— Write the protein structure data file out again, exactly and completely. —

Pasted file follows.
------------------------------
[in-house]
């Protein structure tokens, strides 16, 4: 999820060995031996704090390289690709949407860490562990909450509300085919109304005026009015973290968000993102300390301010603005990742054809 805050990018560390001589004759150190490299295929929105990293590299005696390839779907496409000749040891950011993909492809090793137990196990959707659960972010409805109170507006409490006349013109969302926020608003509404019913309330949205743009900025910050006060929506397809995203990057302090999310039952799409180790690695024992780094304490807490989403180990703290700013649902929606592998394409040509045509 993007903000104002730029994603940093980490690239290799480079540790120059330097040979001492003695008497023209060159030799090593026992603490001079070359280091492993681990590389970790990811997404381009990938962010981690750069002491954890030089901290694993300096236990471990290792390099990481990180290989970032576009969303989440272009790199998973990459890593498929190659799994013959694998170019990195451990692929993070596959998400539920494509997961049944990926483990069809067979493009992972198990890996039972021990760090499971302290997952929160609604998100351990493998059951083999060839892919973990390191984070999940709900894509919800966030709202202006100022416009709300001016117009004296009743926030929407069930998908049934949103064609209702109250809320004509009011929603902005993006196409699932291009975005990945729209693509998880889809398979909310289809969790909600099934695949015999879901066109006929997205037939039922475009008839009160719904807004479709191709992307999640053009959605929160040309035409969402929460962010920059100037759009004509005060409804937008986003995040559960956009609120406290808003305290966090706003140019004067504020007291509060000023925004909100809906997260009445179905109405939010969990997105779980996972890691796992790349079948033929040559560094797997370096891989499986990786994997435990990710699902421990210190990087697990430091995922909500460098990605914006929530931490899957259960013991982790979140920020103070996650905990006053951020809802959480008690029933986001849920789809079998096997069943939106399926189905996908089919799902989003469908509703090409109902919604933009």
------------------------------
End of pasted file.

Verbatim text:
[in-house]
């Protein structure tokens, strides 16, 4: 999820060995031996704090390289690709949407860490562990909450509300085919109304005026009015973290968000993102300390301010603005990742054809 805050990018560390001589004759150190490299295929929105990293590299005696390839779907496409000749040891950011993909492809090793137990196990959707659960972010409805109170507006409490006349013109969302926020608003509404019913309330949205743009900025910050006060929506397809995203990057302090999310039952799409180790690695024992780094304490807490989403180990703290700013649902929606592998394409040509045509 993007903000104002730029994603940093980490690239290799480079540790120059330097040979001492003695008497023209060159030799090593026992603490001079070359280091492993681990590389970790990811997404381009990938962010981690750069002491954890030089901290694993300096236990471990290792390099990481990180290989970032576009969303989440272009790199998973990459890593498929190659799994013959694998170019990195451990692929993070596959998400539920494509997961049944990926483990069809067979493009992972198990890996039972021990760090499971302290997952929160609604998100351990493998059951083999060839892919973990390191984070999940709900894509919800966030709202202006100022416009709300001016117009004296009743926030929407069930998908049934949103064609209702109250809320004509009011929603902005993006196409699932291009975005990945729209693509998880889809398979909310289809969790909600099934695949015999879901066109006929997205037939039922475009008839009160719904807004479709191709992307999640053009959605929160040309035409969402929460962010920059100037759009004509005060409804937008986003995040559960956009609120406290808003305290966090706003140019004067504020007291509060000023925004909100809906997260009445179905109405939010969990997105779980996972890691796992790349079948033929040559560094797997370096891989499986990786994997435990990710699902421990210190990087697990430091995922909500460098990605914006929530931490899957259960013991982790979140920020103070996650905990006053951020809802959480008690029933986001849920789809079998096997069943939106399926189905996908089919799902989003469908509703090409109902919604933009």